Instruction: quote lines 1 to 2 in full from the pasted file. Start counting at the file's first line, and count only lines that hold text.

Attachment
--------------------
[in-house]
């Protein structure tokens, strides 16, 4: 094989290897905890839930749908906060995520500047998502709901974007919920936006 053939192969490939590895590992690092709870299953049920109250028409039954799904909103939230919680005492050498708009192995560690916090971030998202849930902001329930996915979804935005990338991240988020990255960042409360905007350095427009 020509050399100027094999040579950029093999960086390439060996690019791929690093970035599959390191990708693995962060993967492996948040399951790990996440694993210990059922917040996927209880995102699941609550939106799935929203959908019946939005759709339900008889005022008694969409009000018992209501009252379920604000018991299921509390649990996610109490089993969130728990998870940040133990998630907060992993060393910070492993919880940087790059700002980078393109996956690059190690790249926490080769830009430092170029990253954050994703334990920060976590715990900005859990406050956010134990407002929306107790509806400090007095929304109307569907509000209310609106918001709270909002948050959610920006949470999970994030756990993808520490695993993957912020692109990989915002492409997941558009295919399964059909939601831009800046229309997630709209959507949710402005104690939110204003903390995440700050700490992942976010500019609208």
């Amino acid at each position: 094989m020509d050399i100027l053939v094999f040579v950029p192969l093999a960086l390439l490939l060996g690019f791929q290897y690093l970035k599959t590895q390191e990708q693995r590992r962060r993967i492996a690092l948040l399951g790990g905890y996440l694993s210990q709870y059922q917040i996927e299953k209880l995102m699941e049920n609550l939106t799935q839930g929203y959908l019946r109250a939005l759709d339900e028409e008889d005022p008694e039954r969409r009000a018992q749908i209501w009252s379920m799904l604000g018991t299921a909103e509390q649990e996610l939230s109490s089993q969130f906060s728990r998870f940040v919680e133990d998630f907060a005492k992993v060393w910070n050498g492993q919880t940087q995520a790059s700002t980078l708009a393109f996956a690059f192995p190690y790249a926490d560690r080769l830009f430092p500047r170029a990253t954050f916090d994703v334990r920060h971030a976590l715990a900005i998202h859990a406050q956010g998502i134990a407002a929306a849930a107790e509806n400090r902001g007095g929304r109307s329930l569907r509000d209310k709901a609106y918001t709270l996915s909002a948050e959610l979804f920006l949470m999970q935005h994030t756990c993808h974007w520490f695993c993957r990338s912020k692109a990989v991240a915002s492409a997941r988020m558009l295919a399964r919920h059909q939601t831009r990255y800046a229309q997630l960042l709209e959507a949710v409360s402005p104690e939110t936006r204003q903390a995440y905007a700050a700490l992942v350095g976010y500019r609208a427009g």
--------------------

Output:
[in-house]
């Protein structure tokens, strides 16, 4: 094989290897905890839930749908906060995520500047998502709901974007919920936006 053939192969490939590895590992690092709870299953049920109250028409039954799904909103939230919680005492050498708009192995560690916090971030998202849930902001329930996915979804935005990338991240988020990255960042409360905007350095427009 020509050399100027094999040579950029093999960086390439060996690019791929690093970035599959390191990708693995962060993967492996948040399951790990996440694993210990059922917040996927209880995102699941609550939106799935929203959908019946939005759709339900008889005022008694969409009000018992209501009252379920604000018991299921509390649990996610109490089993969130728990998870940040133990998630907060992993060393910070492993919880940087790059700002980078393109996956690059190690790249926490080769830009430092170029990253954050994703334990920060976590715990900005859990406050956010134990407002929306107790509806400090007095929304109307569907509000209310609106918001709270909002948050959610920006949470999970994030756990993808520490695993993957912020692109990989915002492409997941558009295919399964059909939601831009800046229309997630709209959507949710402005104690939110204003903390995440700050700490992942976010500019609208």